Crime incidents in Tacoma saw an overall increase last week, for the second week in a row, according to data from SpotCrime, which collects data from police agencies and validated sources. Incidents rose to 294 for the week of Jan. 7, up from 264 the week before.
The overall increase in crime reports was led by theft and assault. Theft rose to 101 incidents last week, from 80 the week before. Assault went from 21 to 30.
While somewhat smaller categories, there was also a considerable percentage increase in vandalism, from 11 incidents per week to 19, and in burglary, from 24 to 28 incidents.
There were two reported arson incidents last week. That represents a steady state from the previous week.
Among the few types of offenses that saw a downturn last week, reports of robbery went from 13 to six, and shootings fell from two to one.
There were 62 reports of "other" crimes, a decrease of 10 from the previous week. SpotCrime's broad "other" category includes a variety of offenses like fraud, trespassing, public disturbance and traffic violations. SpotCrime data also indicates that 45 arrests were made last week, up from 41 arrests the week before.
Considering the concentration of crime across the city, South End, New Tacoma and Eastside-Enact continued to have the most reported incidents last week.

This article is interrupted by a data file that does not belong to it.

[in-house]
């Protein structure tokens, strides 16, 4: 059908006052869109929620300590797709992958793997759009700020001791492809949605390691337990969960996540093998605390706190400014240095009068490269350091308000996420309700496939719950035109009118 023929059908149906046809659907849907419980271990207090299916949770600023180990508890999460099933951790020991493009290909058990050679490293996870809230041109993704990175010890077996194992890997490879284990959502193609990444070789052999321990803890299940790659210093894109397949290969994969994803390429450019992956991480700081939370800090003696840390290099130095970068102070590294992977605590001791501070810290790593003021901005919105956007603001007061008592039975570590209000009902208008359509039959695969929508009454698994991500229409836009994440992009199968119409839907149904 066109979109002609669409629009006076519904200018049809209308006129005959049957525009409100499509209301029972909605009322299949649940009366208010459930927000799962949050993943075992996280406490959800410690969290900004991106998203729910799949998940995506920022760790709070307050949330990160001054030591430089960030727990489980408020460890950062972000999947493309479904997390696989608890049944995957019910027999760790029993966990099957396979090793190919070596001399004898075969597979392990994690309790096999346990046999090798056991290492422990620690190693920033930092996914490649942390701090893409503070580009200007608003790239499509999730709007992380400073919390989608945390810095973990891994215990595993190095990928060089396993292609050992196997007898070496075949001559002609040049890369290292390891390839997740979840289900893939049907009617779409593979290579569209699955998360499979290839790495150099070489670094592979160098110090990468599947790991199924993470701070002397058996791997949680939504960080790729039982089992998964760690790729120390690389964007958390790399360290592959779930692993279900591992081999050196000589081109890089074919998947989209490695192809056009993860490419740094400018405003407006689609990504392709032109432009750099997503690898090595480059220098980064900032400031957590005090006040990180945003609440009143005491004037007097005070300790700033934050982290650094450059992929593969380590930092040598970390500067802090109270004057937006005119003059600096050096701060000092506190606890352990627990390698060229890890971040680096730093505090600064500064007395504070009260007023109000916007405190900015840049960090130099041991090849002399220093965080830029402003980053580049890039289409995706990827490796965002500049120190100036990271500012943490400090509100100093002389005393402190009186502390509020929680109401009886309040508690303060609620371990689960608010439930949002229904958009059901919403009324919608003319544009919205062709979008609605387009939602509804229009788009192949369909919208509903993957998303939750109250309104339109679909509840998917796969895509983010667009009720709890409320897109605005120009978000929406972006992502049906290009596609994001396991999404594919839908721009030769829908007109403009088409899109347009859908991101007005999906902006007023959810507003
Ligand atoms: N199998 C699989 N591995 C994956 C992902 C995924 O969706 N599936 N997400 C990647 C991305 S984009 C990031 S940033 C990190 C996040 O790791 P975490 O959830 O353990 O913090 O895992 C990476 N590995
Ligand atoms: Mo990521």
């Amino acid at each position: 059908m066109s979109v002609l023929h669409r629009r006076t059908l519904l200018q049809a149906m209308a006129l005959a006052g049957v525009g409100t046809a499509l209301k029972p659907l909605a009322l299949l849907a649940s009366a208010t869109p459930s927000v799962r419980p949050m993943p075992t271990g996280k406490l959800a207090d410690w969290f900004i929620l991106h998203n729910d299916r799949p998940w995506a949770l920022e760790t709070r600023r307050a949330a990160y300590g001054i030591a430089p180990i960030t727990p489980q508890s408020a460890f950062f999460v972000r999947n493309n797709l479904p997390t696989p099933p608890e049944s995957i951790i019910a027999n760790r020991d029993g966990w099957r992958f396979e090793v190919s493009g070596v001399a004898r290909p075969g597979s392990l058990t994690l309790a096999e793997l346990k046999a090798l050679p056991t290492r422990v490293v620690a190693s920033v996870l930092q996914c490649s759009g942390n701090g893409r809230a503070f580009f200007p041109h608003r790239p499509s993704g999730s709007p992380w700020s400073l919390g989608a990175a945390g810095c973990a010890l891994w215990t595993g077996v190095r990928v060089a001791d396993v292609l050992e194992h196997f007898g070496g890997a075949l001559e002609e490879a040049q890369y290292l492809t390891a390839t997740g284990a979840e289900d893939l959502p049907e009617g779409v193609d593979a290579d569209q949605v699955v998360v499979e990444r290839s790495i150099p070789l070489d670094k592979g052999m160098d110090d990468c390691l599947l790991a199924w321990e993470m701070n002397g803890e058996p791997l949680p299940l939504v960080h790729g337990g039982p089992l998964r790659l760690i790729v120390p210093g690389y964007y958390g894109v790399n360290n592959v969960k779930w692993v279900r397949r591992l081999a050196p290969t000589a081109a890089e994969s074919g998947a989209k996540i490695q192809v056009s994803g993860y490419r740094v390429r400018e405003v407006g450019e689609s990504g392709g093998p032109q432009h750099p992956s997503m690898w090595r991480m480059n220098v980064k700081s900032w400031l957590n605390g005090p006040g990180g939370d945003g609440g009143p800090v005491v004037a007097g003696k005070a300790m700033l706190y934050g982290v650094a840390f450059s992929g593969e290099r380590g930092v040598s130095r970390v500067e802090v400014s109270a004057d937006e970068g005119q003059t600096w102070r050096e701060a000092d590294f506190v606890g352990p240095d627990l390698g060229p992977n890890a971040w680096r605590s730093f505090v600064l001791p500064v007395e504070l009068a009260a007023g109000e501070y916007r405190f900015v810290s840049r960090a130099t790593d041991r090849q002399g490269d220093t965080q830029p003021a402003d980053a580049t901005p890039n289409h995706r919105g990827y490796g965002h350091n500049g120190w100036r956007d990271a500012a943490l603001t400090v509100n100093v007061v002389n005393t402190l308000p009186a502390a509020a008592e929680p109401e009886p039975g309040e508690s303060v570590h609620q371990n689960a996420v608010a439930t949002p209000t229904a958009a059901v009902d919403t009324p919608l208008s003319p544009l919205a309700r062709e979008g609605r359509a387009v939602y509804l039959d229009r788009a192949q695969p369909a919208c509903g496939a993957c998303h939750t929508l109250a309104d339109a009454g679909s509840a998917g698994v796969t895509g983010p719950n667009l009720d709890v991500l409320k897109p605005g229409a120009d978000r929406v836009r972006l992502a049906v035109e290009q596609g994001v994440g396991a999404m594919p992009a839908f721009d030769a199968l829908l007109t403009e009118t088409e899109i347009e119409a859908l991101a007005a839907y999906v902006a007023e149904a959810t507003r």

New Tacoma saw the largest increase; incidents in the neighborhood have been rising for two weeks in a row. Crime reports in South End also rose for a second week.
Regarding day and time factors, Tuesdays, Saturdays and Mondays produced the most reported crimes last week. The largest increase from the previous week occurred on Tuesdays, Mondays and Wednesdays, while incidents on Sundays, Thursdays and Fridays went down. Late afternoon, evening and after midnight saw the most crime last week.
To report a crime in progress or life-threatening emergency, call 911. To report a non-urgent crime or complaint, contact your local police department.
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This story was created automatically using local crime data, then reviewed by an editor. Click here for more about our data sources and local crime methodology. Got thoughts about what we're doing? Go here to share your feedback.